Do You Know The Way To San Jose? – Part 2

Jun 21, 2016 by Mike Bibb

My April Rocky Point Times article on the church in Cholla Bay produced an unanticipated response – did I have any pictures of the little sanctuary before the recent restoration project?
I knew I did, but it would require some research into my discombobulated photo archive. Fortunately, after an hour or so, I located the camera media card containing the older photos. I’m not exactly certain when the pictures were taken, but I believe it was about five or six years ago.
As the pictures indicate, the building was in a state of advanced deterioration; no windows or doors, dilapidated roof, missing gables and weather beaten wood trim.  The interior was equally in shambles; graffitied walls, unpainted trusses, sand and dirt covered rough cement floors, and obvious signs of animal infestation. Since the chapel wasn’t fit for any semblance of conducting worship services, the San Jose Mission continued to decline from years of neglect.
In spite of being physically beaten down, the spirit was still alive, awaiting resurrection by concerned citizens. A few attempts to revive interest in the church were unsuccessful, compelling Catholic Cholla Bay area residents, or anyone else, to drive into town to attend Mass.
Then about a year and a half ago, local congregants began in earnest to clean and repair the building.  Slow going initially, their determined efforts began to show signs of progress until finally in November of 2014, Padres from Our Lady of Guadalupe Church in Rocky Point conducted a bi-lingual Mass. The first in many years. Maybe, the first ever. Mass has been conducted ever since.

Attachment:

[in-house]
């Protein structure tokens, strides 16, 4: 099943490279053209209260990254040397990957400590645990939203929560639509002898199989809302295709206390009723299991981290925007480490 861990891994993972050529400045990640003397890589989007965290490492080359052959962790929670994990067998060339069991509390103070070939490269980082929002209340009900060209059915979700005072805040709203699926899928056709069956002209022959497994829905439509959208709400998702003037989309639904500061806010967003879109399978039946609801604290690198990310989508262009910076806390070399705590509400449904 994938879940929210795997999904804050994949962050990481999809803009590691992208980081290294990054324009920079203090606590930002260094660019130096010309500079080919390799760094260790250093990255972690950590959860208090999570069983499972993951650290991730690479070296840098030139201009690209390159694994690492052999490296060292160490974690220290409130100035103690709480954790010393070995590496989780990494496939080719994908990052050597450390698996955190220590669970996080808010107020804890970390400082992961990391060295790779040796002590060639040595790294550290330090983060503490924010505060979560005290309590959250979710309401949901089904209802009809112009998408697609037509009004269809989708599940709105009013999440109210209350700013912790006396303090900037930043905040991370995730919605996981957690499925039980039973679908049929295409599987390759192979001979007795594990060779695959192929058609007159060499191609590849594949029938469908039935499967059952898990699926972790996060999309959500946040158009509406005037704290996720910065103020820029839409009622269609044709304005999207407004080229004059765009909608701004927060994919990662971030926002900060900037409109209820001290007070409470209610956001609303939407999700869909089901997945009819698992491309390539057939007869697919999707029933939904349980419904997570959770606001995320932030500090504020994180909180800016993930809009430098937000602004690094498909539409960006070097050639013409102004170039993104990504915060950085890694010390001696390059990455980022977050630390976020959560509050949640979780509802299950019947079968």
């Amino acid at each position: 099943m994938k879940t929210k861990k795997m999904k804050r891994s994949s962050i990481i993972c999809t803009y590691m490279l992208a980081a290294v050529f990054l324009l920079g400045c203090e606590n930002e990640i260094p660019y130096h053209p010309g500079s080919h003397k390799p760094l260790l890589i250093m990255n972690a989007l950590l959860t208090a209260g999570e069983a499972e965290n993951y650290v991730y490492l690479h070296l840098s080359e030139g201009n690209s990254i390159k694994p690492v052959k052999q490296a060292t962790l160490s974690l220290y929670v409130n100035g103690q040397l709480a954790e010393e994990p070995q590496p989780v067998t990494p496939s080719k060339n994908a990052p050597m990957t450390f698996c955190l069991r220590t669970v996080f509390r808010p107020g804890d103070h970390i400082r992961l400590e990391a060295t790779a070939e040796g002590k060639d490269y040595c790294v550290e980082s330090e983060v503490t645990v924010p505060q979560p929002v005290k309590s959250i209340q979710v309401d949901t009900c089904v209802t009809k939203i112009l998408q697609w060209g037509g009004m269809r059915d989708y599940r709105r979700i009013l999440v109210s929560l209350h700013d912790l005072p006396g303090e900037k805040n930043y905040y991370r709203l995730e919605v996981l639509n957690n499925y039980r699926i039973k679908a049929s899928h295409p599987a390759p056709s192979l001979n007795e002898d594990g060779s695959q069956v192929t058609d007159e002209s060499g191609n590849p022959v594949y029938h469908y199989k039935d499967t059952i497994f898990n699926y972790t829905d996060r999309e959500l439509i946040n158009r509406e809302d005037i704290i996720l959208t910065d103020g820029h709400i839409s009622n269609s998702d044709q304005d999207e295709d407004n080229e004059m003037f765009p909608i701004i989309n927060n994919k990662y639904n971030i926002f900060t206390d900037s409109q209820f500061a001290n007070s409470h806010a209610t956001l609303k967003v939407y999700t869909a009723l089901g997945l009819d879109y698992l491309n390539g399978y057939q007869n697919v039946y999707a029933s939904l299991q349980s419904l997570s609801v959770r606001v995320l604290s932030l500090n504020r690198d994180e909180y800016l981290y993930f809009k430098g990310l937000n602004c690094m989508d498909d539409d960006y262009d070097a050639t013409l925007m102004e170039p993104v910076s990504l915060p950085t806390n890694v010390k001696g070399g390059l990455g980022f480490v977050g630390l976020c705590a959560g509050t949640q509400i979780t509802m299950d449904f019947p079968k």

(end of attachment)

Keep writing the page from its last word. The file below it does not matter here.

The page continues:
Interest continued to grow, with Cholla homeowners and visitors contributing whatever they could to the restoration project. Doors and windows have been installed, as has a new coat of interior and exterior latex. Decaying wood trim and roof shingles have been repaired or replaced. New pews, complements of Willie and Janet Fenderson of Pinetop, Arizona were recently installed, replacing folding chairs, buckets and cinder blocks. A refurbished altar, with appropriate religious icons, now adorns a previously vacant and vandalized area. Unpainted ceiling trusses are now painted. A single strand of electrical wire provides energy to a small cluster of overhead light bulbs. Not much, but a start on what may eventually be a total wiring of the facility.
While significant progress has been made, there is always more to do. Funds are presently being collected to provide new ceramic floor tiles to cover existing and difficult to clean concrete surfaces.
Finally, after 25 years – the church’s foundations were constructed in 1991 – the San Jose Mission now resembles its originally intended purpose. Thanks, in large part, to the tireless efforts of area volunteers, financial contributors and the local Catholic community.
San Jose Mission in Cholla Bay about 2010.

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